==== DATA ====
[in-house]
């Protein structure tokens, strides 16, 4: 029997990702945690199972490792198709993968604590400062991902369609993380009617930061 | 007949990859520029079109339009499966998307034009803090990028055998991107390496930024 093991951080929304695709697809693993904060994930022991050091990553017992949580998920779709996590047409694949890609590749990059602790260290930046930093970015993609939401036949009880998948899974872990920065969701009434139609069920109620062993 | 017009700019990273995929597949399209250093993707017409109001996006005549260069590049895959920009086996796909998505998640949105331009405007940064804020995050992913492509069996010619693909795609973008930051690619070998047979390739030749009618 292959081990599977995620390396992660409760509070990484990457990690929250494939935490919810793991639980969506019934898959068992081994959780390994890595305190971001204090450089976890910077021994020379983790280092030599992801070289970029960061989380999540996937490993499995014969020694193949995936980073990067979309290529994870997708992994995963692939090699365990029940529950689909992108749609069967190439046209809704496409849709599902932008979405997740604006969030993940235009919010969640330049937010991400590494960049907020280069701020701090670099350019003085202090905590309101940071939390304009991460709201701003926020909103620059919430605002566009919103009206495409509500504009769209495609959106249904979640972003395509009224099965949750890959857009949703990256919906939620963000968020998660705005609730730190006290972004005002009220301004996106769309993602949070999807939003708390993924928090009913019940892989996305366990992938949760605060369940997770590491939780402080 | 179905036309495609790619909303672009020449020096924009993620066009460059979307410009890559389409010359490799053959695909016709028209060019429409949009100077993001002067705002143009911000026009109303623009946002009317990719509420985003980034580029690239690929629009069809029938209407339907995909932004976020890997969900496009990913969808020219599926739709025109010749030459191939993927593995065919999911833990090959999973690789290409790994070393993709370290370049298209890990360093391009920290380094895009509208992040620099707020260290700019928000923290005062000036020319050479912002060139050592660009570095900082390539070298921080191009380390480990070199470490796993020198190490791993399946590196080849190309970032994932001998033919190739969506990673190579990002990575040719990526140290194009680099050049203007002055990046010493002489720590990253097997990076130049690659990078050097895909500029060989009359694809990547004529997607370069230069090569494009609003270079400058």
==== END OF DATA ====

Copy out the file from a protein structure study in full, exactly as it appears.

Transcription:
[in-house]
């Protein structure tokens, strides 16, 4: 029997990702945690199972490792198709993968604590400062991902369609993380009617930061 | 007949990859520029079109339009499966998307034009803090990028055998991107390496930024 093991951080929304695709697809693993904060994930022991050091990553017992949580998920779709996590047409694949890609590749990059602790260290930046930093970015993609939401036949009880998948899974872990920065969701009434139609069920109620062993 | 017009700019990273995929597949399209250093993707017409109001996006005549260069590049895959920009086996796909998505998640949105331009405007940064804020995050992913492509069996010619693909795609973008930051690619070998047979390739030749009618 292959081990599977995620390396992660409760509070990484990457990690929250494939935490919810793991639980969506019934898959068992081994959780390994890595305190971001204090450089976890910077021994020379983790280092030599992801070289970029960061989380999540996937490993499995014969020694193949995936980073990067979309290529994870997708992994995963692939090699365990029940529950689909992108749609069967190439046209809704496409849709599902932008979405997740604006969030993940235009919010969640330049937010991400590494960049907020280069701020701090670099350019003085202090905590309101940071939390304009991460709201701003926020909103620059919430605002566009919103009206495409509500504009769209495609959106249904979640972003395509009224099965949750890959857009949703990256919906939620963000968020998660705005609730730190006290972004005002009220301004996106769309993602949070999807939003708390993924928090009913019940892989996305366990992938949760605060369940997770590491939780402080 | 179905036309495609790619909303672009020449020096924009993620066009460059979307410009890559389409010359490799053959695909016709028209060019429409949009100077993001002067705002143009911000026009109303623009946002009317990719509420985003980034580029690239690929629009069809029938209407339907995909932004976020890997969900496009990913969808020219599926739709025109010749030459191939993927593995065919999911833990090959999973690789290409790994070393993709370290370049298209890990360093391009920290380094895009509208992040620099707020260290700019928000923290005062000036020319050479912002060139050592660009570095900082390539070298921080191009380390480990070199470490796993020198190490791993399946590196080849190309970032994932001998033919190739969506990673190579990002990575040719990526140290194009680099050049203007002055990046010493002489720590990253097997990076130049690659990078050097895909500029060989009359694809990547004529997607370069230069090569494009609003270079400058």